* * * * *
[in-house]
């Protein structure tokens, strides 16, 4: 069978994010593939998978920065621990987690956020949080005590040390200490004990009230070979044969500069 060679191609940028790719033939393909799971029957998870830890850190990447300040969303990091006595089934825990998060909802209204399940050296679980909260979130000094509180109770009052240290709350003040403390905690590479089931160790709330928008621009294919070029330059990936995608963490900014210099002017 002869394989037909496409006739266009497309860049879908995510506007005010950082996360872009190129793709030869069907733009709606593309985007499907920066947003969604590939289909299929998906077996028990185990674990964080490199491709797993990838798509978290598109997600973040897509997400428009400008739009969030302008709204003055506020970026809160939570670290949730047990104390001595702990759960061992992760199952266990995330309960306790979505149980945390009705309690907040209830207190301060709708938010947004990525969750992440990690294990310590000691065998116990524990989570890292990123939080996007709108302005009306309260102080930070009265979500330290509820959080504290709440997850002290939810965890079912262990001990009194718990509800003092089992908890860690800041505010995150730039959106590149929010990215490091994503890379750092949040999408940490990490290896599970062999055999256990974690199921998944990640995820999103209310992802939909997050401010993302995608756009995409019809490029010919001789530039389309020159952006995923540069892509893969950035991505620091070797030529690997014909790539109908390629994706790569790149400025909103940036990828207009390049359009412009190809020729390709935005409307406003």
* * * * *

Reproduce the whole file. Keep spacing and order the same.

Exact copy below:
[in-house]
């Protein structure tokens, strides 16, 4: 069978994010593939998978920065621990987690956020949080005590040390200490004990009230070979044969500069 060679191609940028790719033939393909799971029957998870830890850190990447300040969303990091006595089934825990998060909802209204399940050296679980909260979130000094509180109770009052240290709350003040403390905690590479089931160790709330928008621009294919070029330059990936995608963490900014210099002017 002869394989037909496409006739266009497309860049879908995510506007005010950082996360872009190129793709030869069907733009709606593309985007499907920066947003969604590939289909299929998906077996028990185990674990964080490199491709797993990838798509978290598109997600973040897509997400428009400008739009969030302008709204003055506020970026809160939570670290949730047990104390001595702990759960061992992760199952266990995330309960306790979505149980945390009705309690907040209830207190301060709708938010947004990525969750992440990690294990310590000691065998116990524990989570890292990123939080996007709108302005009306309260102080930070009265979500330290509820959080504290709440997850002290939810965890079912262990001990009194718990509800003092089992908890860690800041505010995150730039959106590149929010990215490091994503890379750092949040999408940490990490290896599970062999055999256990974690199921998944990640995820999103209310992802939909997050401010993302995608756009995409019809490029010919001789530039389309020159952006995923540069892509893969950035991505620091070797030529690997014909790539109908390629994706790569790149400025909103940036990828207009390049359009412009190809020729390709935005409307406003």